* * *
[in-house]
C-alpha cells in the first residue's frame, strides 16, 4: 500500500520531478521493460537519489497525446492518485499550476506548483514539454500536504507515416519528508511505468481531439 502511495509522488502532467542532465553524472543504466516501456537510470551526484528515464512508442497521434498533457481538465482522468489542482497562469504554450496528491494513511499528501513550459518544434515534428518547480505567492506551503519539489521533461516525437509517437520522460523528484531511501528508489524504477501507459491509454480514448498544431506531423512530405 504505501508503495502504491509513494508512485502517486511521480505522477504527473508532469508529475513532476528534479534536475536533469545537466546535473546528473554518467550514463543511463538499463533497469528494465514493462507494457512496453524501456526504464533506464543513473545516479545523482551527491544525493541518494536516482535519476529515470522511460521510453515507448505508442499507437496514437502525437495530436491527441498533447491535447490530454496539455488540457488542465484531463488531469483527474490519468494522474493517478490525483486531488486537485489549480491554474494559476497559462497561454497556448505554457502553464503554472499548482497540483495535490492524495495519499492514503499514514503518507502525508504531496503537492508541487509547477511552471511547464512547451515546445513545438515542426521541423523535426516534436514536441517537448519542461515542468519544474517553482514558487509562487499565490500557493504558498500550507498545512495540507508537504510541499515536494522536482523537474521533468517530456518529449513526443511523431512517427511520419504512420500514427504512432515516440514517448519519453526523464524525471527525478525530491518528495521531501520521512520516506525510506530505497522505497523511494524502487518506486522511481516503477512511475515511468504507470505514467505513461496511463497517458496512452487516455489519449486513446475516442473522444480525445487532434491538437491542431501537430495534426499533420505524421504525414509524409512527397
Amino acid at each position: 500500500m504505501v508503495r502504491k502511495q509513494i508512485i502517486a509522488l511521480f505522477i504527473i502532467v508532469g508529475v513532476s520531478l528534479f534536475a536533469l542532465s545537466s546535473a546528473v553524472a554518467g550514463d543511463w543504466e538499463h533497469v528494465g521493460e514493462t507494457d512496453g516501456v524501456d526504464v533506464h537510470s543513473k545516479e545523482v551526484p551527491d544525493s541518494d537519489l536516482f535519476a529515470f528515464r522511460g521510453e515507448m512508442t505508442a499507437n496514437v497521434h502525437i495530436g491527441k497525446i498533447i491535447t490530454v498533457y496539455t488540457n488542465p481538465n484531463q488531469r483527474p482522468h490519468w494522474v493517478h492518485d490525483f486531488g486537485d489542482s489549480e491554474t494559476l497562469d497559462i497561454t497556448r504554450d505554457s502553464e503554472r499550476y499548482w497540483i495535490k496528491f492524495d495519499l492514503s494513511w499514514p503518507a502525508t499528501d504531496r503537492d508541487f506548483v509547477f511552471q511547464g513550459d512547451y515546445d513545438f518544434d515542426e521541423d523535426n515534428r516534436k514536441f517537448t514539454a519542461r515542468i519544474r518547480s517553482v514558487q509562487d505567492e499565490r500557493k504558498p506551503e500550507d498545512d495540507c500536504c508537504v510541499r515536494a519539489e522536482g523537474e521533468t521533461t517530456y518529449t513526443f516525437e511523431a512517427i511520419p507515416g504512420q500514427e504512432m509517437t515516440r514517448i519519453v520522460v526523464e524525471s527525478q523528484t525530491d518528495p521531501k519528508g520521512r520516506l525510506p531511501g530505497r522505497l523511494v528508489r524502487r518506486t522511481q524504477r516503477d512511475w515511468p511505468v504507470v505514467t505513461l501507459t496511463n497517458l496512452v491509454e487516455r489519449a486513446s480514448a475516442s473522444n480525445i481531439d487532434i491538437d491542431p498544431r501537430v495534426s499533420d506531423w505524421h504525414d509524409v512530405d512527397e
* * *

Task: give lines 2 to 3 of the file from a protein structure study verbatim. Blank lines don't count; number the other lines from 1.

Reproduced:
C-alpha cells in the first residue's frame, strides 16, 4: 500500500520531478521493460537519489497525446492518485499550476506548483514539454500536504507515416519528508511505468481531439 502511495509522488502532467542532465553524472543504466516501456537510470551526484528515464512508442497521434498533457481538465482522468489542482497562469504554450496528491494513511499528501513550459518544434515534428518547480505567492506551503519539489521533461516525437509517437520522460523528484531511501528508489524504477501507459491509454480514448498544431506531423512530405 504505501508503495502504491509513494508512485502517486511521480505522477504527473508532469508529475513532476528534479534536475536533469545537466546535473546528473554518467550514463543511463538499463533497469528494465514493462507494457512496453524501456526504464533506464543513473545516479545523482551527491544525493541518494536516482535519476529515470522511460521510453515507448505508442499507437496514437502525437495530436491527441498533447491535447490530454496539455488540457488542465484531463488531469483527474490519468494522474493517478490525483486531488486537485489549480491554474494559476497559462497561454497556448505554457502553464503554472499548482497540483495535490492524495495519499492514503499514514503518507502525508504531496503537492508541487509547477511552471511547464512547451515546445513545438515542426521541423523535426516534436514536441517537448519542461515542468519544474517553482514558487509562487499565490500557493504558498500550507498545512495540507508537504510541499515536494522536482523537474521533468517530456518529449513526443511523431512517427511520419504512420500514427504512432515516440514517448519519453526523464524525471527525478525530491518528495521531501520521512520516506525510506530505497522505497523511494524502487518506486522511481516503477512511475515511468504507470505514467505513461496511463497517458496512452487516455489519449486513446475516442473522444480525445487532434491538437491542431501537430495534426499533420505524421504525414509524409512527397
Amino acid at each position: 500500500m504505501v508503495r502504491k502511495q509513494i508512485i502517486a509522488l511521480f505522477i504527473i502532467v508532469g508529475v513532476s520531478l528534479f534536475a536533469l542532465s545537466s546535473a546528473v553524472a554518467g550514463d543511463w543504466e538499463h533497469v528494465g521493460e514493462t507494457d512496453g516501456v524501456d526504464v533506464h537510470s543513473k545516479e545523482v551526484p551527491d544525493s541518494d537519489l536516482f535519476a529515470f528515464r522511460g521510453e515507448m512508442t505508442a499507437n496514437v497521434h502525437i495530436g491527441k497525446i498533447i491535447t490530454v498533457y496539455t488540457n488542465p481538465n484531463q488531469r483527474p482522468h490519468w494522474v493517478h492518485d490525483f486531488g486537485d489542482s489549480e491554474t494559476l497562469d497559462i497561454t497556448r504554450d505554457s502553464e503554472r499550476y499548482w497540483i495535490k496528491f492524495d495519499l492514503s494513511w499514514p503518507a502525508t499528501d504531496r503537492d508541487f506548483v509547477f511552471q511547464g513550459d512547451y515546445d513545438f518544434d515542426e521541423d523535426n515534428r516534436k514536441f517537448t514539454a519542461r515542468i519544474r518547480s517553482v514558487q509562487d505567492e499565490r500557493k504558498p506551503e500550507d498545512d495540507c500536504c508537504v510541499r515536494a519539489e522536482g523537474e521533468t521533461t517530456y518529449t513526443f516525437e511523431a512517427i511520419p507515416g504512420q500514427e504512432m509517437t515516440r514517448i519519453v520522460v526523464e524525471s527525478q523528484t525530491d518528495p521531501k519528508g520521512r520516506l525510506p531511501g530505497r522505497l523511494v528508489r524502487r518506486t522511481q524504477r516503477d512511475w515511468p511505468v504507470v505514467t505513461l501507459t496511463n497517458l496512452v491509454e487516455r489519449a486513446s480514448a475516442s473522444n480525445i481531439d487532434i491538437d491542431p498544431r501537430v495534426s499533420d506531423w505524421h504525414d509524409v512530405d512527397e